Knowing full well that American Express is the credit card of choice for many professionals, cyber criminals are targeting AMEX customers in a wave of convincing phishing emails. The emails appear to be from AMEX stating that fraudulent activity has been detected on the recipient’s card, and provides a link for the user to update their information. The link actually leads through a series of redirection scripts on compromised websites and eventually lands the user on a website that has the outward appearance of a legitimate AMEX website. This site’s sole purpose is to collect critical personal data such as your Account ID, Social Security Number, Mother’s Maiden Name which will shortly be used to perpetrate some actual account and identity theft.
What this means for you:
By now you should naturally be suspicious of any emails that show up in your inbox asking you to reset your credentials, especially if you did not explicitly perform a password or credential reset. Rolling over the links in the emails will show you the destination URL, and if the link isn’t one you recognize, stop right there and trash the email. Even if the URL looks legitimate, don’t use the link in the email. Go to your credit card website by manually typing in a URL that you know is good. Not sure what the URL is? Look for one printed on the back of your credit card, or failing that, just call the customer service number via phone. As a rule, credit card companies and banks will notify you via phone of suspected fraudulent activity, so emails like this should always be viewed with a healthy amount of skepticism.
Just this past week I received 2 emails that looked very legitimate, but were in actuality very cleverly designed phishing emails meant to trick unwary individuals into making some bad decisions. And when I say “cleverly designed” I mean that even to my experienced eye, the emails looked very real, with properly implemented graphics, clever use of recognizable branding and even using text from actual legitimate emails to camoflauge the hook.
How did I know they were not the real deal? Well, first off, Gmail’s spam filters flagged them right away (score one for Google!) but there were a couple of other things that immediately marked them as fishy, and a little more investigation revealed the true colors of these sophisticated phishing attempts. These types of emails will happen more frequently once the cybercriminals realize how much more effective they are, so I think it’s time I showed you some techniques for spotting counterfeits before they trick you.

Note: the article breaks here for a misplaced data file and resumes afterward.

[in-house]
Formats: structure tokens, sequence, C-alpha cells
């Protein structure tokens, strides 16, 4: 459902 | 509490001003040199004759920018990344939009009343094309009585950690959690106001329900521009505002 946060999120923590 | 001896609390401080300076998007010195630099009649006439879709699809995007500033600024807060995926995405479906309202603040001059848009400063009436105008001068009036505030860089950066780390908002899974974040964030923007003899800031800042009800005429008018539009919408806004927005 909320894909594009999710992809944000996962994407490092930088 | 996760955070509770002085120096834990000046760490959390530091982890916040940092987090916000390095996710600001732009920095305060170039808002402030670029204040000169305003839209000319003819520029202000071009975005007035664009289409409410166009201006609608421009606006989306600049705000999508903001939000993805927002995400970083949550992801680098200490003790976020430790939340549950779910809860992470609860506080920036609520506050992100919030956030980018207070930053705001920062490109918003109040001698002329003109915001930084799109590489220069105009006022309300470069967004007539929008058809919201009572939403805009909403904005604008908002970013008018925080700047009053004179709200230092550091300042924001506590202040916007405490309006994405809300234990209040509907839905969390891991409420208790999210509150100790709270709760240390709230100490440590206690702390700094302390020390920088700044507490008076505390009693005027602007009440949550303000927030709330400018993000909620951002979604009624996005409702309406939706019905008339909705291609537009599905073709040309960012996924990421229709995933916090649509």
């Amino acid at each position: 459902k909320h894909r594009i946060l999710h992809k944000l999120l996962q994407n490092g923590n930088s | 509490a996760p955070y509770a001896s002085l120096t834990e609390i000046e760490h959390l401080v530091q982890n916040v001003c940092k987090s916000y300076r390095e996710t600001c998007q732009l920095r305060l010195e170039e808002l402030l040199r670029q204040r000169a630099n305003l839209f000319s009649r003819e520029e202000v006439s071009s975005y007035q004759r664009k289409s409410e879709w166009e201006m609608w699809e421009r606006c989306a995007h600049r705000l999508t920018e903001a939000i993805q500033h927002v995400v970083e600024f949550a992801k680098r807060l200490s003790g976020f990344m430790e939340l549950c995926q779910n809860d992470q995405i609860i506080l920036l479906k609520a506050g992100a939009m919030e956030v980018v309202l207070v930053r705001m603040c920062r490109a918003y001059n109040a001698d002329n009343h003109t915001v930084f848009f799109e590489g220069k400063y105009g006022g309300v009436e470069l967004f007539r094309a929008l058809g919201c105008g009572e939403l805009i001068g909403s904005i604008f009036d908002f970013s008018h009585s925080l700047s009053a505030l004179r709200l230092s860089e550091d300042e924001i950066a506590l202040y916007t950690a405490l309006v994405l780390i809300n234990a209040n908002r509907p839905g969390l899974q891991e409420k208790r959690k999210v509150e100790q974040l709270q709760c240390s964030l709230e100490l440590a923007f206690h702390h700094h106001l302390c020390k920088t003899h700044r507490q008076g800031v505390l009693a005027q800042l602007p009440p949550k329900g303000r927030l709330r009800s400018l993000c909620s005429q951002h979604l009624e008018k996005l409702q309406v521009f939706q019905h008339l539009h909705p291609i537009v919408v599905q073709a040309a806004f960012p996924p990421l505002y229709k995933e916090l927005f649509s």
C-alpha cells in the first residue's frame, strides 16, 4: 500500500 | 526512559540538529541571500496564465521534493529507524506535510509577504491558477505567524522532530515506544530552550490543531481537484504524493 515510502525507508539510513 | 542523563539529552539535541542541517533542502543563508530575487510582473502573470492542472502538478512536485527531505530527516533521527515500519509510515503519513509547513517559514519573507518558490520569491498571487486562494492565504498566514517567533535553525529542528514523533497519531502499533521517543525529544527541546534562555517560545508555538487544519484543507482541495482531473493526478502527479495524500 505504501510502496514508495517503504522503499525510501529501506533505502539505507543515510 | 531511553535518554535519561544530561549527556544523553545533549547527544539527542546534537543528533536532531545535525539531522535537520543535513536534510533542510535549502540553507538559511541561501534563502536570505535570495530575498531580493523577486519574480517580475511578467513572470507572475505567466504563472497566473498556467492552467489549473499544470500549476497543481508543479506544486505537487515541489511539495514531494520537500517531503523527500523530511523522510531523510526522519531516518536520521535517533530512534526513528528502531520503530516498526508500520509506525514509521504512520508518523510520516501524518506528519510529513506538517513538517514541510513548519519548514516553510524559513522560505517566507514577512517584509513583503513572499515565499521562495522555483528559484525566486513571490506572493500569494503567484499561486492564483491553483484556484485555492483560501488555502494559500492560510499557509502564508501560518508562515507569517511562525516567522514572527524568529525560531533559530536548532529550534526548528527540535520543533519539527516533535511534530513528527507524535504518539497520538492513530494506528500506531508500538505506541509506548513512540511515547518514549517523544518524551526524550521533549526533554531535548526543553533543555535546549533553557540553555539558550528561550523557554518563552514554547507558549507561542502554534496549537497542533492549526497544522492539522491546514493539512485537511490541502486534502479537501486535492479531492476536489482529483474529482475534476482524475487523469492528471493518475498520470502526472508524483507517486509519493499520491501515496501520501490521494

Apply Common Sense
Are you a customer of the company, service or brand that sent you an email asking you to do something? Is what they are asking you to do something that makes sense for that particular company/service/brand? In the example here, I received an email that looks like it was from ATT notifying me that my monthly account was ready for review. OK, this would have passed the “smell test” for me a couple years ago, but I’m not an ATT customer anymore. However, ATT is the largest cellular provider in the US, so it’s not inconceivable that many, many people thought this was a legitimate email.
Who’s the email from? And who is the actual recipient?
In the fake ATT email, you can see clearly that the sender on this email is totally bogus (outlined in RED at the top). Why would ATT be sending an email from the IRS? Always look closely at who the sender was on the email, especially if it looks like it’s something you might expect to see in your email box. Is that email address actually correct. Call up the sender to ask if they actually sent the email.
In my second example, the sender actually looks like it might be legitimate at a passing glance. They got the domain right, so now you have put your security glasses on and take a harder look. This particular email was sent to a recipient address that is an alias for a webmaster inbox for one of my clients. I know for a fact she uses Quickbooks, but I also know she would never have used this particular email address to register the product or create an account because it goes to my email box, not hers. On top of this, there are several other addresses in the CC field (including 2 that weren’t actually email addresses), something you should never see when receiving a legitimate, automated email from a company like Intuit.
But once again, the content looks legitimate, and it’s not unlikely that the phisher landed a few hooks, considering how widely used Quickbooks is in the business world. So, let’s dig a little deeper!
Are the embedded links legitimate?